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Functional Electrical Stimulation (FES)

FES

Service operating at reduced capacity due to COVID-19 restrictions. Please refer as normal.

During recent months, like all NHS organisations we have been dealing with the impact of Covid-19.

Please click here to download some top tips which we need you to be aware of when visiting the West Midlands Rehabilitation Centre for an outpatient appointment.

What is Functional Electrical Stimulation?

FES stimulates nerves using small electrical impulses to activate muscles. It is used widely in rehabilitation and maintenance of function where there is muscle weakness or tightness.

Two adhesive patches (electrodes) are placed on the skin - one close to the nerve supplying the muscle and one over the centre of the muscle. Leads connect the electrodes to a stimulator that produces the impulses.

How FES can help walking

The most common problem treated by FES is called dropped foot. This is the inability to lift the foot and toes when walking, causing them to drag on the ground. It is caused by weakness of the muscles that lift the foot and tightness (spasticity) in the muscles of the calf.

Stimulation is given to the muscles at the front of the leg which activates the muscles that lift the foot during walking. A switch worn in the shoe triggers the stimulation. The electrical signals reach the muscle through electrodes.

The stimulator is the size of a pack of cards and is operated by a small battery. It can be worn at the waist on a belt, in a pocket or on a knee strap.

Electrical stimulation can help people walk safer, faster, with less effort and with more confidence.

How stimulation can be used to improve arm and hand function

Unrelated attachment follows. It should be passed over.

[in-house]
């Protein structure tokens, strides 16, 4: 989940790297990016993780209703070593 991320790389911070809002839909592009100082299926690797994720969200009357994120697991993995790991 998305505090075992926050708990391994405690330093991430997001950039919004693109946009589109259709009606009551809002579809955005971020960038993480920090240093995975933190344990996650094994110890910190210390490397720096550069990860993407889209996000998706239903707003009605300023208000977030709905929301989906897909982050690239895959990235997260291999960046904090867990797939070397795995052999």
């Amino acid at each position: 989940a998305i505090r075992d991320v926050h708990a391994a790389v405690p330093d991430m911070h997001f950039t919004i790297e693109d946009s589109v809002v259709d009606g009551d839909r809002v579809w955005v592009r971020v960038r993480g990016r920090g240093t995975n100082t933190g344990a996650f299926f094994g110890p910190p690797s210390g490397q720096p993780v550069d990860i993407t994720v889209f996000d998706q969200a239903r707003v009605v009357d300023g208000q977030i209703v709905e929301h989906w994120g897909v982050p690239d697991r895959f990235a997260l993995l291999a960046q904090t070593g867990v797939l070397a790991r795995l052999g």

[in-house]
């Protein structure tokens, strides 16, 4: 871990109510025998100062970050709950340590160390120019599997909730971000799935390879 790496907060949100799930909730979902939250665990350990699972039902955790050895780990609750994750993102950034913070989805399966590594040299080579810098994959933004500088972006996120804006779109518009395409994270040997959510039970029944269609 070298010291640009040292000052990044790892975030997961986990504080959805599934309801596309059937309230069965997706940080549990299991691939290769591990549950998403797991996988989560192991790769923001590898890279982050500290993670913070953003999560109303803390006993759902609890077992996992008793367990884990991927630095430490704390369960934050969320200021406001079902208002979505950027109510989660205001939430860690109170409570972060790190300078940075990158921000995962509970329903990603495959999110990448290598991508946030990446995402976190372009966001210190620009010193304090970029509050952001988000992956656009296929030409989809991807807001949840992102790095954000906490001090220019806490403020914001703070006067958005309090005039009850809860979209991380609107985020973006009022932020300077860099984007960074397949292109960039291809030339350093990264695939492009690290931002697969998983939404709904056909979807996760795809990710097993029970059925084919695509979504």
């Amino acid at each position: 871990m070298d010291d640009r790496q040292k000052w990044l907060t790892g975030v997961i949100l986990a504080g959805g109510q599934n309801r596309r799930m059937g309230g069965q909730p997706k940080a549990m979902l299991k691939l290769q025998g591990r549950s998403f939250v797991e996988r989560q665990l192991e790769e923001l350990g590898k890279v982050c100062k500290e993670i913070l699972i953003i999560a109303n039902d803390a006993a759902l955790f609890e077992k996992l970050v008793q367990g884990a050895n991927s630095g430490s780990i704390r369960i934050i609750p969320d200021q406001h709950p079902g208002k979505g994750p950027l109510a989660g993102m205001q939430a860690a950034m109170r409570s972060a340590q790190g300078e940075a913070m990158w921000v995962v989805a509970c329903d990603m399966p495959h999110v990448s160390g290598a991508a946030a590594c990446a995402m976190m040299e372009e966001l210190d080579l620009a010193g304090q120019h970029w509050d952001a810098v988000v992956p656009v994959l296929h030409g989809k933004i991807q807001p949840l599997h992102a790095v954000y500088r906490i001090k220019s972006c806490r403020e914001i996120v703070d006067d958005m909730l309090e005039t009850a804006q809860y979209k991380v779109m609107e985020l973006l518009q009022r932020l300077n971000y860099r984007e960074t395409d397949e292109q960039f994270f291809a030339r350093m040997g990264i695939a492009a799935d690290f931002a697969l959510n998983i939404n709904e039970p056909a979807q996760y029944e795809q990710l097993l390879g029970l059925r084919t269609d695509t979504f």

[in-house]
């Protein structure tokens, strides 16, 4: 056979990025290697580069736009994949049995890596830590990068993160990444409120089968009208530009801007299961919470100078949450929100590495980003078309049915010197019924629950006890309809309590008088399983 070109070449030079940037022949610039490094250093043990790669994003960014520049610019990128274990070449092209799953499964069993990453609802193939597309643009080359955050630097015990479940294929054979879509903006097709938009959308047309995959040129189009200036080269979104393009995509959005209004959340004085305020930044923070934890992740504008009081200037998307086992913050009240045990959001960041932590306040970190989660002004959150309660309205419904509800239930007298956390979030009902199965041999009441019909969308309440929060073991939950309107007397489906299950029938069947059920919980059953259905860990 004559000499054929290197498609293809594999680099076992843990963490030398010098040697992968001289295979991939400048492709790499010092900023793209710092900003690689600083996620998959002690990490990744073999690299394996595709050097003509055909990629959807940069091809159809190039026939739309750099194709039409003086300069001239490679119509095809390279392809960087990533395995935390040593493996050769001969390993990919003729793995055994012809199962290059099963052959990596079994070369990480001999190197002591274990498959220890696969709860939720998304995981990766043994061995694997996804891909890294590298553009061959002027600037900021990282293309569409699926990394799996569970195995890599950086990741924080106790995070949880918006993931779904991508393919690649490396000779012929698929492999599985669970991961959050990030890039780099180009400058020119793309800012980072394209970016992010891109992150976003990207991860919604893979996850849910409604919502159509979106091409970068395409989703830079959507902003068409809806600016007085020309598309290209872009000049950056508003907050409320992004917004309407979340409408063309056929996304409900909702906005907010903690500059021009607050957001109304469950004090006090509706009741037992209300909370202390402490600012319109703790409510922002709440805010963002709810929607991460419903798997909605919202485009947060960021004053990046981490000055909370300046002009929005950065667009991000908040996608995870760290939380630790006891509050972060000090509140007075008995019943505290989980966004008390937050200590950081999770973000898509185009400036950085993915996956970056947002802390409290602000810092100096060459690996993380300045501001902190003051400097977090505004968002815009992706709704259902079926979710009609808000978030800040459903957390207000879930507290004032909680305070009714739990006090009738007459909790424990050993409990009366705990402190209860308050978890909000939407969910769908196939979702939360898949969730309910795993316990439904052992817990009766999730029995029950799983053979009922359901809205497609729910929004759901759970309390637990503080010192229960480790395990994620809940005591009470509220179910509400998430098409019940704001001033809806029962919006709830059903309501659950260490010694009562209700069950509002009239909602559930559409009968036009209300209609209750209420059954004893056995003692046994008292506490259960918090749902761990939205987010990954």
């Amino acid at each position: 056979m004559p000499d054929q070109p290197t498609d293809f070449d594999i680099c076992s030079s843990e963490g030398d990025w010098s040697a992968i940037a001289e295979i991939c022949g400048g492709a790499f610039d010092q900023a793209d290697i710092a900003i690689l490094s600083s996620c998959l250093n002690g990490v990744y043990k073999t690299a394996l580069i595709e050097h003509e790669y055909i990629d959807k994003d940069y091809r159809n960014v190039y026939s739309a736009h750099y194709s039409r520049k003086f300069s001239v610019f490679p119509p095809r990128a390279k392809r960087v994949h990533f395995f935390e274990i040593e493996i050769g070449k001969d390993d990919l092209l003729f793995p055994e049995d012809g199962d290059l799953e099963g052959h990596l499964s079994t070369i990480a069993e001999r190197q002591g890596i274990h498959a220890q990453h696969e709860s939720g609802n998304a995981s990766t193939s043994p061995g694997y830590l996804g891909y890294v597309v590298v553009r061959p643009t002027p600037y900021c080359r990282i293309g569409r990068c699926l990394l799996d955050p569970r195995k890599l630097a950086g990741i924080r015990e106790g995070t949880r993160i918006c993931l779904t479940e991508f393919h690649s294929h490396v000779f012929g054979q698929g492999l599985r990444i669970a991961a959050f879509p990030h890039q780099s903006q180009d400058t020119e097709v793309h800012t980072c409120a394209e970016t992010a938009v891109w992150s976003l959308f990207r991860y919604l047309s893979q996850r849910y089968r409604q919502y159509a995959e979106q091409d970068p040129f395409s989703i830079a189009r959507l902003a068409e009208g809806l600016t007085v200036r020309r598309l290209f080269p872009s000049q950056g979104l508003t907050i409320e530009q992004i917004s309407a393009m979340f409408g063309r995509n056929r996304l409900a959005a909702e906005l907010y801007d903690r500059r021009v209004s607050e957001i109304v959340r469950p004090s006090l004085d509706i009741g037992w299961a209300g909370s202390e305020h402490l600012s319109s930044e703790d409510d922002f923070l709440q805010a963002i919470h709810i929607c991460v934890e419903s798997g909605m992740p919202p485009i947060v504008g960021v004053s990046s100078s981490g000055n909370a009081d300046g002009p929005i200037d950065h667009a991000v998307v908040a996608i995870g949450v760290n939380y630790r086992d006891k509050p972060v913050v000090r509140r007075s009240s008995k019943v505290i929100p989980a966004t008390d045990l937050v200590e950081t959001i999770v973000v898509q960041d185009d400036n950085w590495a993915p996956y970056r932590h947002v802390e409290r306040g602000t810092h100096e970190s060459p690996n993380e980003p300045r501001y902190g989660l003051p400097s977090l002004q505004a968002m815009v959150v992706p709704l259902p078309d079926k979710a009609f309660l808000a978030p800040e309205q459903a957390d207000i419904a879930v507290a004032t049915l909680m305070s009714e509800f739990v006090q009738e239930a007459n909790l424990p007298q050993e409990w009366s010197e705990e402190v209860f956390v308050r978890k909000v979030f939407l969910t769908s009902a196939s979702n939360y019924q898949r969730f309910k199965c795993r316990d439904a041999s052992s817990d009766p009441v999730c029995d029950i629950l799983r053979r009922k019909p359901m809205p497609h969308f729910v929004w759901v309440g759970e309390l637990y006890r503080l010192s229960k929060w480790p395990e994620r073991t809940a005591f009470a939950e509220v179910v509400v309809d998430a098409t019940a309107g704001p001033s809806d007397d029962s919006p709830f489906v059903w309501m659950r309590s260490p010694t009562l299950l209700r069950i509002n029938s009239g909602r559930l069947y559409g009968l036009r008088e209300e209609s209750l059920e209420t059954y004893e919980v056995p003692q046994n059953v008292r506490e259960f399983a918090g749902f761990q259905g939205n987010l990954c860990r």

This is much more varied and complicated. Stimulation is given as an exercise to strengthen weak muscles or relax tight ones. This sort of stimulation is used as part of physiotherapy.

Who is the service for?

People who have difficulty moving due to damage to their brain or spinal cord can benefit from FES - both adults and children. Patients who use FES may have Multiple Sclerosis (MS), Cerebral Palsy (CP), Stroke, incomplete spinal cord injury, brain injury or other neurological conditions.

FES is not effective with peripheral nerve damage. To be effective, the nerve fibres between the spinal cord and muscles need to be intact. The impulses need to travel along the nerves to reach the muscles.

Are there any risks or side effects?

Stimulation causes a tingling 'pins and needles' sensation on the skin. While most people find it comfortable, a few cannot tolerate the sensation and therefore do not use it.

At times, even though patients are carefully assessed, we find that treatment has not helped them or they are unable to use the stimulator effectively. In these cases, stimulation will be stopped.

Occasionally, patients find that electrodes irritate their skin. Using hypoallergenic electrodes or changing the type of stimulation used can solve the problem.

Very rarely, we have found that stimulation increases the muscle tightness (spasticity) and, in these cases, treatment will be stopped.

Referral Process

Referrals are received from healthcare professionals and are screened. The patient is invited for an assessment to decide whether FES is a suitable treatment for them.

Click here to download the Functional Electrical Stimulation referral form.

FES CANNOT BE USED WHERE THERE IS A PACEMAKER OR DEFIBRILLATOR IN PLACE OR WITH UNCONTROLLED EPILEPSY.

Assessment and ongoing care

An assessment takes about an hour. If patients do not respond to FES, they will be discharged. If FES can help, an appointment will be booked to issue a FES machine and teach the patient how to use it. Outcome measures are recorded for future comparison.

Further appointments are made so that the progress can be measured and adjustments made to the stimulator or exercise programme.

Some patients use stimulation independently everyday – others use it as part of their physiotherapy treatment. Some patients continue to use FES for many years, others only for a period of a few months. Treatment continues for as long as it is appropriate for the patient.

Additional information and referral form:

 

Relevant web pages

 

Contact Us

Functional electrical stimulation 

Christine Singleton
Clinical specialist (FES)
Tel: 0121 466 3232

christine.singleton@bhamcommunity.nhs.uk